A new study by researchers at the UCLA Fielding School of Public Health and McGill University in Montreal reveals that the United States health care system ranks 22nd out of 27 high-income nations when analyzed for its efficiency of turning dollars spent into extending lives.
The study, which appears online Dec. 12 in the "First Look" section of the American Journal of Public Health, illuminates stark differences in countries' efficiency of spending on health care, and the U.S.'s inferior ranking reflects a high price paid and a low return on investment.
For example, every additional hundred dollars spent on health care by the United States translated into a gain of less than half a month of life expectancy. In Germany, every additional hundred dollars spent translated into more than four months of increased life expectancy.
The researchers also discovered significant gender disparities within countries.
"Out of the 27 high-income nations we studied, the United States ranks 25th when it comes to reducing women's deaths," said Dr. Jody Heymann, senior author of the study and dean of the UCLA Fielding School of Public Health. "The country's efficiency of investments in reducing men's deaths is only slightly better, ranking 18th."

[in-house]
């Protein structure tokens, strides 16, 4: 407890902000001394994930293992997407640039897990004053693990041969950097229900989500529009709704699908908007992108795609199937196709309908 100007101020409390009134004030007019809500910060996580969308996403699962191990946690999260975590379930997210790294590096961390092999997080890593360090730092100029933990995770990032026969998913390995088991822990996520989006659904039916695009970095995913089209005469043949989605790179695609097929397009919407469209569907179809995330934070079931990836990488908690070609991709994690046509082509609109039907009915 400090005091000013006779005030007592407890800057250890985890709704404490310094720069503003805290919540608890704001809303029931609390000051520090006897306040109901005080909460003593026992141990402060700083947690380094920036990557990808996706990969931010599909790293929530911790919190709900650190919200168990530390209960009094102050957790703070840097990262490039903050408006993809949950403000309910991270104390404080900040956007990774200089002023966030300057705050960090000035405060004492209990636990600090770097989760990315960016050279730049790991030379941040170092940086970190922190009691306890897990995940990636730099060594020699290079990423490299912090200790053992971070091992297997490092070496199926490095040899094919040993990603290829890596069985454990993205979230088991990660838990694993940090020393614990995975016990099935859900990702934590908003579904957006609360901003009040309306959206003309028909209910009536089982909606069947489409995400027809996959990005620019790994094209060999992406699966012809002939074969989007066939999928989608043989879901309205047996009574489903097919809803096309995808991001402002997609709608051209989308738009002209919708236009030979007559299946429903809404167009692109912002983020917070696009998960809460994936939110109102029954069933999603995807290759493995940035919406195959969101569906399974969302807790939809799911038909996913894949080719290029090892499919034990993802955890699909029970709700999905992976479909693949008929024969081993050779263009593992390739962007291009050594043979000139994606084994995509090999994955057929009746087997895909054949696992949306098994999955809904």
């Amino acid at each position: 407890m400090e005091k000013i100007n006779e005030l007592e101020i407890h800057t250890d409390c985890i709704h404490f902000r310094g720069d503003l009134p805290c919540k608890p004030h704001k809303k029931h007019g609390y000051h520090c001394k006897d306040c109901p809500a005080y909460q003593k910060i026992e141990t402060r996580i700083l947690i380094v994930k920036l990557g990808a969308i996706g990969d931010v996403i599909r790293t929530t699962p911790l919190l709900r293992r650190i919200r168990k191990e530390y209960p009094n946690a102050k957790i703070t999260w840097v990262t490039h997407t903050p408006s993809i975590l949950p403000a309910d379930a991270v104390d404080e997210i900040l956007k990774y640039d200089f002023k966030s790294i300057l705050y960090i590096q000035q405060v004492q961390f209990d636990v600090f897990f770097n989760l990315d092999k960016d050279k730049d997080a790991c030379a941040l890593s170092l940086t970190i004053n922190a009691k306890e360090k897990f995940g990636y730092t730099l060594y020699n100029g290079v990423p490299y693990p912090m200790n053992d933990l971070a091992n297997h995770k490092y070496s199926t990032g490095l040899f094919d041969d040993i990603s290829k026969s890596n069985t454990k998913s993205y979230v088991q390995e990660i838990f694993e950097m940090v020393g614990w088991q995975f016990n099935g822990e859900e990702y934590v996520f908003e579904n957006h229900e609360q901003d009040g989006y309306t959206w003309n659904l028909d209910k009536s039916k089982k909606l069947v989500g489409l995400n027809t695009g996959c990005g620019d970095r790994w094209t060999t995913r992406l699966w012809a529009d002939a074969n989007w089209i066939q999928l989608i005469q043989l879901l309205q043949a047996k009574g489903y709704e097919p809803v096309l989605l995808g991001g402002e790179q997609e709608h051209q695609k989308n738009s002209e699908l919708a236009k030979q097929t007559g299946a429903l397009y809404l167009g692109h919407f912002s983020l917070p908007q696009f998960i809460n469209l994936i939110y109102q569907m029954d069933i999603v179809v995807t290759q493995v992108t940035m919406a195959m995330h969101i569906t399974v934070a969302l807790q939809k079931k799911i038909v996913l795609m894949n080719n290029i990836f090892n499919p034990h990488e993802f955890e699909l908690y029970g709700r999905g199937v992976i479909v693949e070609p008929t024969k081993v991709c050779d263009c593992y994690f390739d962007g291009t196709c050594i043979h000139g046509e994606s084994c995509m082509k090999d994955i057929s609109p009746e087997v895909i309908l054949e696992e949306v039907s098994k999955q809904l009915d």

The study, which utilized data from 27 member countries of the Organization for Economic Cooperation and Development collected over 17 years (1991-2007), is the first-known research to estimate health-spending efficiency by gender across industrialized nations.
"While there are large differences in the efficiency of health spending across countries, men have experienced greater life expectancy gains than women per health dollar spent within
nearly every country," said Douglas Barthold, the study's first author and a doctoral candidate in the department of economics at McGill University.